Mortgage repayments and big credit-card bills are the primary source of concern. A national spokesperson for MABS, the Money Advice and Budgeting Service, revealed last week that there had been a stark increase in the number of families seeking financial assistance during September and October and middle-class families were noticeable by their growing presence. The downturn in the economy was particularly affecting people with large mortgages whose safety net was gone because their credit-cards were ‘maxed out’, said the spokesperson.

MABS had been originally established to help social welfare recipients and lower income families but now people from a much wider range of the social spectrum were calling to their offices seeking help and advice. She added that feedback she was getting from MABS offices all around the country indicated that the problem was a national issue.

And still on the subject of doom and gloom, there is also evidence emerging that compulsive gambling is on the increase countrywide and that the addiction is taking a miserable toll on hundreds of families caught up in its grip. Every year in this country, hundreds of millions of euro are gambled of horse and dog racing, various Lotto games, slot machines, on-line poker and internet betting. It is taking a heavy toll on some families and Gamblers Anonymous has reported a significant increase in people coming forward seeking help for their addiction problem. That is very scary indeed.

Tough time for bakers

This is a tough time for bakers and skyrocketing overheads are threatening to put many bakeries out of business. Indeed, a number of local bakeries in various parts of the country have already closed their doors under pressure from a 70 per cent increase in wheat and flour in the year up to September. In the last six weeks alone, further increases of 30 per cent had been applied.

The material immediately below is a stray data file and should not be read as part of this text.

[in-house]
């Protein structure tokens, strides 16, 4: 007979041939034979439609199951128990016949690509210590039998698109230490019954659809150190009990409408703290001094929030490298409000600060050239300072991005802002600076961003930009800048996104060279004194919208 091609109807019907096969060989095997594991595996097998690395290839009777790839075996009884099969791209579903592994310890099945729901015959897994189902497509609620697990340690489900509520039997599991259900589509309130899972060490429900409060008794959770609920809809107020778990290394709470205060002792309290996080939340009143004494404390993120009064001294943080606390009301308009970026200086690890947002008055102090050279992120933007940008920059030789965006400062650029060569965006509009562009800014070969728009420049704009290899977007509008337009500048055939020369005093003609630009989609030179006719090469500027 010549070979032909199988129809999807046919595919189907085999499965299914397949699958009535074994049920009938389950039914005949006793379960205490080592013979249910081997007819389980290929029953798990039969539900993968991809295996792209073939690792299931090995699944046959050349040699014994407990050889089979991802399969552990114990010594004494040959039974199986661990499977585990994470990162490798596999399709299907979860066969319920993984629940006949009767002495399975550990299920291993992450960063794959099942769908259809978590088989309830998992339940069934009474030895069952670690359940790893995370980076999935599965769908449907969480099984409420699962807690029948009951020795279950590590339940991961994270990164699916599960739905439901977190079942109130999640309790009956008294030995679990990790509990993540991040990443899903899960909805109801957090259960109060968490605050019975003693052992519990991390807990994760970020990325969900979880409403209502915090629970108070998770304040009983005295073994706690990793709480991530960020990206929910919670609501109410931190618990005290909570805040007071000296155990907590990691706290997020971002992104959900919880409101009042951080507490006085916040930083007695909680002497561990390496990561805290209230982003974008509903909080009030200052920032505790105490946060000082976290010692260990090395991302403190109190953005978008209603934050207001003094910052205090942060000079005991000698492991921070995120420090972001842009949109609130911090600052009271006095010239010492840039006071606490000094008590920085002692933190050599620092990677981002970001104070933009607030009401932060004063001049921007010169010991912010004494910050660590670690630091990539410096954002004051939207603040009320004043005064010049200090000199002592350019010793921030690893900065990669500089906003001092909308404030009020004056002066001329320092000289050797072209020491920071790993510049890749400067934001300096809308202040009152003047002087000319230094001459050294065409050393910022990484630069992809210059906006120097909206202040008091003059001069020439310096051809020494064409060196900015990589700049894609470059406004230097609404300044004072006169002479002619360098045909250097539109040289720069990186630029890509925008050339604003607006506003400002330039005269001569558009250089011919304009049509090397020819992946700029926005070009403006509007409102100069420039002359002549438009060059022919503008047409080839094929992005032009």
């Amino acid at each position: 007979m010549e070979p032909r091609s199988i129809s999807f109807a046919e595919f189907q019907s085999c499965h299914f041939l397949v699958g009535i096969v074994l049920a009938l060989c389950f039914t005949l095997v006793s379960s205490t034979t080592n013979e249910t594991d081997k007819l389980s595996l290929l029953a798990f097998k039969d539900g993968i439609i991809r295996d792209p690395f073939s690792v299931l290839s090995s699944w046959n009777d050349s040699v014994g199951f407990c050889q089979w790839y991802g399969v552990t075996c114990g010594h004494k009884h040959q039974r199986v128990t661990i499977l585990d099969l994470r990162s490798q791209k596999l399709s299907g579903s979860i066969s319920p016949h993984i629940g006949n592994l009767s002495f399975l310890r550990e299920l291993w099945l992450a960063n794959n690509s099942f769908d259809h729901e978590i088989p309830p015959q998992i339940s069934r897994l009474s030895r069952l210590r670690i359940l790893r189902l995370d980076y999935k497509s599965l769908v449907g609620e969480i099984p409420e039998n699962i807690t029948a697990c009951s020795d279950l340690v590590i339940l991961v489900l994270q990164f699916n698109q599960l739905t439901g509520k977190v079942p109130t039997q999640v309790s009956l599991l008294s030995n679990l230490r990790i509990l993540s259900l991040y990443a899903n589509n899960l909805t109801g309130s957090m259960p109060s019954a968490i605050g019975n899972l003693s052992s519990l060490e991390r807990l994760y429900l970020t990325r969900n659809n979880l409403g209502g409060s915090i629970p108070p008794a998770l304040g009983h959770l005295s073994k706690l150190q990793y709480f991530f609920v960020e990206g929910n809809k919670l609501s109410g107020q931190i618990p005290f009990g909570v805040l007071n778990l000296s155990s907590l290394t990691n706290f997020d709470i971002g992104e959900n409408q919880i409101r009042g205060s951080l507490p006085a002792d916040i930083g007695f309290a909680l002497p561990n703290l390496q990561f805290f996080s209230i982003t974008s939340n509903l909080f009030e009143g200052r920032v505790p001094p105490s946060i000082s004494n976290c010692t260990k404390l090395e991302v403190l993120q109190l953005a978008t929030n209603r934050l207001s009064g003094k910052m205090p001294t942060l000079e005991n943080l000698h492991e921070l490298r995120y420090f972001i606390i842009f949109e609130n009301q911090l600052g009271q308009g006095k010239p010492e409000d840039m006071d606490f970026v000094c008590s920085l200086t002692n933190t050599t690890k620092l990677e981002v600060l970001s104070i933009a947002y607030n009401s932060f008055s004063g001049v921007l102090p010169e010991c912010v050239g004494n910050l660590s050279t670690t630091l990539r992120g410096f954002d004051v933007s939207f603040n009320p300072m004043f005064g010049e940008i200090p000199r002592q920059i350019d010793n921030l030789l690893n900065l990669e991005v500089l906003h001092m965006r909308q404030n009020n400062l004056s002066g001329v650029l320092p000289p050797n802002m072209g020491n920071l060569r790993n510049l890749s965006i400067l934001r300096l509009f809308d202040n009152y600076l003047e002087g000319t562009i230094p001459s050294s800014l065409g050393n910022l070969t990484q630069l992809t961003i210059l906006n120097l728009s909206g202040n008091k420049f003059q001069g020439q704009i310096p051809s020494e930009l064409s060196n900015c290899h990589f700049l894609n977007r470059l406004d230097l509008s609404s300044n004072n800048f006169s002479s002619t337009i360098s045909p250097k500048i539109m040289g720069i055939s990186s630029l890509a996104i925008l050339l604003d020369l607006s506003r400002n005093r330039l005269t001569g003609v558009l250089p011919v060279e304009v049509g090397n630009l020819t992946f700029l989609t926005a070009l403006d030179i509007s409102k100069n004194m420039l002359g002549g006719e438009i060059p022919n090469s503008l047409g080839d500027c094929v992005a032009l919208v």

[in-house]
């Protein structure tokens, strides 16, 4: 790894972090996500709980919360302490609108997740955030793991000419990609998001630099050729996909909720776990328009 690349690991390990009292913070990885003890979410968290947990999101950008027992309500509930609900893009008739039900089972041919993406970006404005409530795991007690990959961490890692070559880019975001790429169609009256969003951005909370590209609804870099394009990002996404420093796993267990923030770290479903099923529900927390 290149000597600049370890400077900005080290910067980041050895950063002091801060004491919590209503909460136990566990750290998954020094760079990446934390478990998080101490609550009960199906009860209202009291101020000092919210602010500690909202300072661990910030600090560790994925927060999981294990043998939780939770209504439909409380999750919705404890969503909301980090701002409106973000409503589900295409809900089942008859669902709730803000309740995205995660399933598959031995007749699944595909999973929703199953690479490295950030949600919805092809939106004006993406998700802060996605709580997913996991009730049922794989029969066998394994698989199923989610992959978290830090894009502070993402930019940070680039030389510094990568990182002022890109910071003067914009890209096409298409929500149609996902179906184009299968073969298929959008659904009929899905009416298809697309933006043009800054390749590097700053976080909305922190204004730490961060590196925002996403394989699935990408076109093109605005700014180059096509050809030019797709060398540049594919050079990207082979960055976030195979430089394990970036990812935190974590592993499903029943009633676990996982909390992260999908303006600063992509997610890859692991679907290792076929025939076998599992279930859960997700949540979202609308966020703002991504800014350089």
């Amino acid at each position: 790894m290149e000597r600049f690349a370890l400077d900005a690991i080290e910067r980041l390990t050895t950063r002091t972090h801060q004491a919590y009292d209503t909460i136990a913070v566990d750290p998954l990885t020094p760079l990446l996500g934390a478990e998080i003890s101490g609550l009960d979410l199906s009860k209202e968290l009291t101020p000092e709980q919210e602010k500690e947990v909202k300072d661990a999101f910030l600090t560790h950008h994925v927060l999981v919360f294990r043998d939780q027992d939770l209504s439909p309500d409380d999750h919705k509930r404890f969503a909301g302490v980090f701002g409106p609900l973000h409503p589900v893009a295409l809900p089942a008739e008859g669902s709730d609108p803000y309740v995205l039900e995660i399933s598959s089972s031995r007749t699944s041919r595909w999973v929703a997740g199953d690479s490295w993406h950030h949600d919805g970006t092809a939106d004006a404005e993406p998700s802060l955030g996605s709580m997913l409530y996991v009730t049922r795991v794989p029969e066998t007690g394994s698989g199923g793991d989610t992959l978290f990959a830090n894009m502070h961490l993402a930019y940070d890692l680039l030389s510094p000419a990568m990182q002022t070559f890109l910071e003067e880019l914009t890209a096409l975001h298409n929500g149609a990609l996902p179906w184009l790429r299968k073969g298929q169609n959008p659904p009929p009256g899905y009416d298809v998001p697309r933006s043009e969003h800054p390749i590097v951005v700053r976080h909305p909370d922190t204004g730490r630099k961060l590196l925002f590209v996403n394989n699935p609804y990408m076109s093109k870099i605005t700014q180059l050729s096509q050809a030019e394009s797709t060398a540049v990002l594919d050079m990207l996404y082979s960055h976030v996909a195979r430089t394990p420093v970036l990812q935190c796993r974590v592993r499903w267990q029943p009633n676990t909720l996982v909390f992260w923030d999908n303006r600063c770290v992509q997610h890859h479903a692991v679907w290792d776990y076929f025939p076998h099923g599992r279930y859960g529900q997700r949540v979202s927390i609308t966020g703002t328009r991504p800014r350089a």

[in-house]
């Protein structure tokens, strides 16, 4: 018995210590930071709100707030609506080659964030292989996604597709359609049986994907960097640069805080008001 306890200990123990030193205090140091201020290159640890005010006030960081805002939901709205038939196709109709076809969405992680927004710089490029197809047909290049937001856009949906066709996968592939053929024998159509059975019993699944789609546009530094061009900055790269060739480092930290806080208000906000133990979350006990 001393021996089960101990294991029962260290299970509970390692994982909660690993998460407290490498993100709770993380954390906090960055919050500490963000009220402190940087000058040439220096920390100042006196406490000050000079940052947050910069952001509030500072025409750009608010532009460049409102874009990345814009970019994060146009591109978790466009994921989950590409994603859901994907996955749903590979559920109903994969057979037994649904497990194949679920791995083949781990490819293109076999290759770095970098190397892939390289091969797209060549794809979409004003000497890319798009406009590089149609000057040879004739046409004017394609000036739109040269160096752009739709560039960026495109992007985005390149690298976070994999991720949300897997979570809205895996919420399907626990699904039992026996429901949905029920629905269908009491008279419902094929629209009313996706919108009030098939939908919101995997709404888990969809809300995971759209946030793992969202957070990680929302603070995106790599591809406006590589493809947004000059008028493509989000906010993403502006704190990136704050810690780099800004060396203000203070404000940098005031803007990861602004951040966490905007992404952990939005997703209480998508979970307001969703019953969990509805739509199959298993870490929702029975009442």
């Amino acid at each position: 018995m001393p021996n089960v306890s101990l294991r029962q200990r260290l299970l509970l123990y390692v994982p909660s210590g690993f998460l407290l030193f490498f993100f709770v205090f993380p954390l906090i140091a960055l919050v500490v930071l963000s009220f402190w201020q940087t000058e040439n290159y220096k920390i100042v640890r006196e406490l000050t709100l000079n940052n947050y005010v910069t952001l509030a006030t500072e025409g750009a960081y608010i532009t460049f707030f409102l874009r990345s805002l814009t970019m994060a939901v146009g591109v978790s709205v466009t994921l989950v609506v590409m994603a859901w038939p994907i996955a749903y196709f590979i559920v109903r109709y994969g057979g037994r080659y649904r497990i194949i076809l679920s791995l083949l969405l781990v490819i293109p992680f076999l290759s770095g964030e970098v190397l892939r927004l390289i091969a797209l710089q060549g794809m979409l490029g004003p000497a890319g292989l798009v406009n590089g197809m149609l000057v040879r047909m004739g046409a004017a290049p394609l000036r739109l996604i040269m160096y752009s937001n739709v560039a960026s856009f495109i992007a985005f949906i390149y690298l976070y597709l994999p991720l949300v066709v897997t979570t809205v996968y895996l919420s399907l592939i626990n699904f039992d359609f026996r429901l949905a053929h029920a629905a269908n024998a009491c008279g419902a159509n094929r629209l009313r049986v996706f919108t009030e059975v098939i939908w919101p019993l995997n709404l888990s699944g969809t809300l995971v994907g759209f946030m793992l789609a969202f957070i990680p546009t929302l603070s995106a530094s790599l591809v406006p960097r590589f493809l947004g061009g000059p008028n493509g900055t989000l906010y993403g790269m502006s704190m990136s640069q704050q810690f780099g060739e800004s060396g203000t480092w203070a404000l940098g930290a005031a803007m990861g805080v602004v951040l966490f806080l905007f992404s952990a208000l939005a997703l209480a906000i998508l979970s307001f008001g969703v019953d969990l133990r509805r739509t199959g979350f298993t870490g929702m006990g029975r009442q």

Paul Kelly of the Irish Bread Bakers Association said the cost of doing business in the current marketplace was becoming increasingly difficult. The bakery sector employed over 4,000 people countrywide and it was coming under threat from a combination of factors, most of them associated with global warming. European grain crops had been decimated by drought in the south and too much rain in the north while thousands of other farmers had opted to abandon traditional varieties in favour of bio-fuel crops.

A spokesperson for the IFA, Seamus Murphy, points out that the European grain mountain has been used up and, in many cases now, it is cheaper to burn grain than turn it into food. He said that the increases were also hitting pig, chicken and beef farmers and, in particular, pig producers had lost money on every animal they had produced in the last few months.

A heavy read

A drunk walked into the City Library at Lady Lane last week and aggressively slammed a book down on the counter. “Listen”, he shouted, “this is the worst book I’ve ever read. It has no plot and far too many characters.”

One of the assistants calmly picked the book up and gently chided the angry man. “Ah ha! So you’re the one that took our phone book.”